Matching Inventory to Available Resources

Mature weight and milk production of MANY commercial beef cows are both greater than they were 30 to 40 years ago.  Many ranchers have not recently weighed the adult cows in their herd to know what average mature weight to expect.  Therefore most commercial ranchers would underestimate the mature size of their cows.  To expect large, heavy-milking cows to be in moderate body condition at calving and maintain condition through breeding, they must receive more feed than smaller lighter-milking cows.  The graph below uses the 1996 National Research Council’s guidelines to show the energy needs of two different body types and levels of milk production.  These energy requirements would be representative for cows calving in February and March and weaned in October.  The top line represents the energy needs of 1250 pound heavy-milking beef cows versus the lower line which represents the needs of 1100 pound moderate-milking beef cows.  The values graphed are the megacalories per day required to maintain body weight throughout the year.


The larger heavier-milking cow requires about 34% more energy on the average for an entire year.  Consequently, an operation that was carrying 100 of the smaller cows must carry only 66 of the larger cows in order to utilize the same quantity of forage from that farm or ranch.  She also will need 34% more winter hay and supplement to maintain body condition.  In some commercial herds, there are cows much larger than the 1250 pounders depicted in this graph.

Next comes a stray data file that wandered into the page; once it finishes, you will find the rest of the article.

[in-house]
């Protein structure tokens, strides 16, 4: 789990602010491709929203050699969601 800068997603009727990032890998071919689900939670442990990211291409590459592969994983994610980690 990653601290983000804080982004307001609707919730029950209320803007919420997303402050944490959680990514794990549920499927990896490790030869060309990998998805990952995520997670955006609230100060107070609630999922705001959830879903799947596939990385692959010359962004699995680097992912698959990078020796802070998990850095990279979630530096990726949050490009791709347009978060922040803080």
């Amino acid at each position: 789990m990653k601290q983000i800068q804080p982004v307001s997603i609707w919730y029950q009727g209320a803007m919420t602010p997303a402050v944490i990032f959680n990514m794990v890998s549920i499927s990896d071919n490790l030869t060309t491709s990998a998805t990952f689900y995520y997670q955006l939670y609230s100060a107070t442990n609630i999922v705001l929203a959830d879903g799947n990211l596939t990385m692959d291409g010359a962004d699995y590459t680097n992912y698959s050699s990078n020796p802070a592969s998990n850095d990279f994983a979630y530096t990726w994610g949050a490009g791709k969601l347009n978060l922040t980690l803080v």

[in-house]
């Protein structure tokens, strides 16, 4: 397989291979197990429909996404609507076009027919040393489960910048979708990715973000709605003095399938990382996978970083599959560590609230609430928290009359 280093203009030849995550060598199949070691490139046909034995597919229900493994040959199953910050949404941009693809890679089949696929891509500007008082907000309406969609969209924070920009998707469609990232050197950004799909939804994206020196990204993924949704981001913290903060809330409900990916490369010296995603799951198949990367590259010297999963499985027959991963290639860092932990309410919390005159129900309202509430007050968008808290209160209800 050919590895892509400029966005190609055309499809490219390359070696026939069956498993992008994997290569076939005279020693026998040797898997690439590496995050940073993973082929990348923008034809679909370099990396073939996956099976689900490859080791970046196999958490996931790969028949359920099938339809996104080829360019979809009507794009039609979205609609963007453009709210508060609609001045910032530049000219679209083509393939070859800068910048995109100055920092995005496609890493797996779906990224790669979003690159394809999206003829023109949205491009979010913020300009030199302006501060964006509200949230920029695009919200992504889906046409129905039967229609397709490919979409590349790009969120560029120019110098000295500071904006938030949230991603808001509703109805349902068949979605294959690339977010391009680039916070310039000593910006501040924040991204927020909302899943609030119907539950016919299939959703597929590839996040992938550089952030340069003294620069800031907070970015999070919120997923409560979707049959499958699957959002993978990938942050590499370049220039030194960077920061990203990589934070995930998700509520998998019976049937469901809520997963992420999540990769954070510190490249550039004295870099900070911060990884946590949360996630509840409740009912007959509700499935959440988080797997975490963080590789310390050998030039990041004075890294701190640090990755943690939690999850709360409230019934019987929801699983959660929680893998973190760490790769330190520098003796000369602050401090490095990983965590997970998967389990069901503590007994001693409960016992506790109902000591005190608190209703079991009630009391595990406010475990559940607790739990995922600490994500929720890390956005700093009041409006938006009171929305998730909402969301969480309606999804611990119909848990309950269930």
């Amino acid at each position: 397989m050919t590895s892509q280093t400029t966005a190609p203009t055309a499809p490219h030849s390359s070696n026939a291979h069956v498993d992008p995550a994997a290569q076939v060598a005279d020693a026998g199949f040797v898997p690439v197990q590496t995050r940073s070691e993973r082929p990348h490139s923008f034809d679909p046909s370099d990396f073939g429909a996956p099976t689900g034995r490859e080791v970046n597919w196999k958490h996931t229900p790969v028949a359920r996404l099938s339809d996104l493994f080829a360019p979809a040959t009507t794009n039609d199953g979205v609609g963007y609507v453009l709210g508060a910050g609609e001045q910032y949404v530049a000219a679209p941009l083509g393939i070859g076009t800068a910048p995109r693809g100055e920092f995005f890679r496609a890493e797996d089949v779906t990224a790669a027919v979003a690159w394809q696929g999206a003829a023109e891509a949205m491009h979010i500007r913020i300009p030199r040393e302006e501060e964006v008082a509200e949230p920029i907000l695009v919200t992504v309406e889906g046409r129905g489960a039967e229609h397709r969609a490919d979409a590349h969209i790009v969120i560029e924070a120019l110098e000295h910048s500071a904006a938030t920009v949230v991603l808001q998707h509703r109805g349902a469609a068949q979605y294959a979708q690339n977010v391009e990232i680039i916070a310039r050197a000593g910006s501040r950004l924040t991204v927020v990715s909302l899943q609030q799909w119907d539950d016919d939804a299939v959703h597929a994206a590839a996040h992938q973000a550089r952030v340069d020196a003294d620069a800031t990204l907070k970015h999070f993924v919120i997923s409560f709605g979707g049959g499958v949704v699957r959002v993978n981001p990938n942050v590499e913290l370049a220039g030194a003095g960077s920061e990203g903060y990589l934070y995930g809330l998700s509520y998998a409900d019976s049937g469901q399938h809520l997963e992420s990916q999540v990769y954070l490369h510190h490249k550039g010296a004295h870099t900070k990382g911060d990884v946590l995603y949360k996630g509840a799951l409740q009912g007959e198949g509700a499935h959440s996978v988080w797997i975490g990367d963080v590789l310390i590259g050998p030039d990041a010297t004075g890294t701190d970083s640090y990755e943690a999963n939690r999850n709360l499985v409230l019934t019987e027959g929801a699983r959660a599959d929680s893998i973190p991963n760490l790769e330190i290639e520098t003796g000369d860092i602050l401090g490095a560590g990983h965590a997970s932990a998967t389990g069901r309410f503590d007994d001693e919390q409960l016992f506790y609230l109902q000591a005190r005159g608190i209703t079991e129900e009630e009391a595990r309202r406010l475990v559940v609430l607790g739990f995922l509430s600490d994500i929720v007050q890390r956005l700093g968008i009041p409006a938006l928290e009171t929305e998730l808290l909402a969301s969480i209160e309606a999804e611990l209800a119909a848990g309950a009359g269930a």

As we take inventory at the end of 2020, this is a time to re-consider herd numbers and cow size to better fit the stocking rates required.  Reduced stocking rates will be necessary if range and pasture condition has deteriorated in recent years.  Diminished forage availability will lead to poorer cow body condition, more supplement and hay feeding or both.  The start of a new year would be a good time to honestly review our cow herd weights and stocking rates  The year 2021 would be an excellent time to begin the process of better matching the cows to the forage base at our ranch.


Latest News

BLM Rescinds Hammond's Grazing Permits

In another installment in the years-long saga of the Hammond Ranch, the Interior Department on Friday rescinded grazing permits that had been restored under the Trump administration.

CAB Insider: Quality Carcass Spreads Turn Up Early

The two weeks in the middle of the month marked by extreme weather and insufficient fed cattle to harvest-space put a cap on cattle prices as packers found themselves well-supplied.

Victor Ranch Receives Oklahoma Leopold Conservation Award

The Victor Ranch has been selected as the recipient of the 2020 Oklahoma Leopold Conservation Award®, which recognizes land owners who inspire with their dedication to land, water and wildlife habitat resources.

Sexten: Respiratory Disease Timing

There are few no-risk options in the cattle business, but calves with reputation, high-growth potential and a well-executed health program should provide cattle feeders with relatively fewer health challenges.

USCA Supports Cattle Market Transparency Act of 2021

U.S. Cattlemen's Association supports the Cattle Market Transparency Act, which seeks to ensure regionally sufficient negotiated cash trade, and equipping producers with more information to aid marketing decisions.

NCBA Welcomes Discussion on Cattle Market Transparency Act

The Cattle Market Transparency Act, if enacted, would direct the Secretary of Agriculture and the Office of the Chief Economist at USDA to establish regional mandatory minimums for negotiated trade of fed cattle.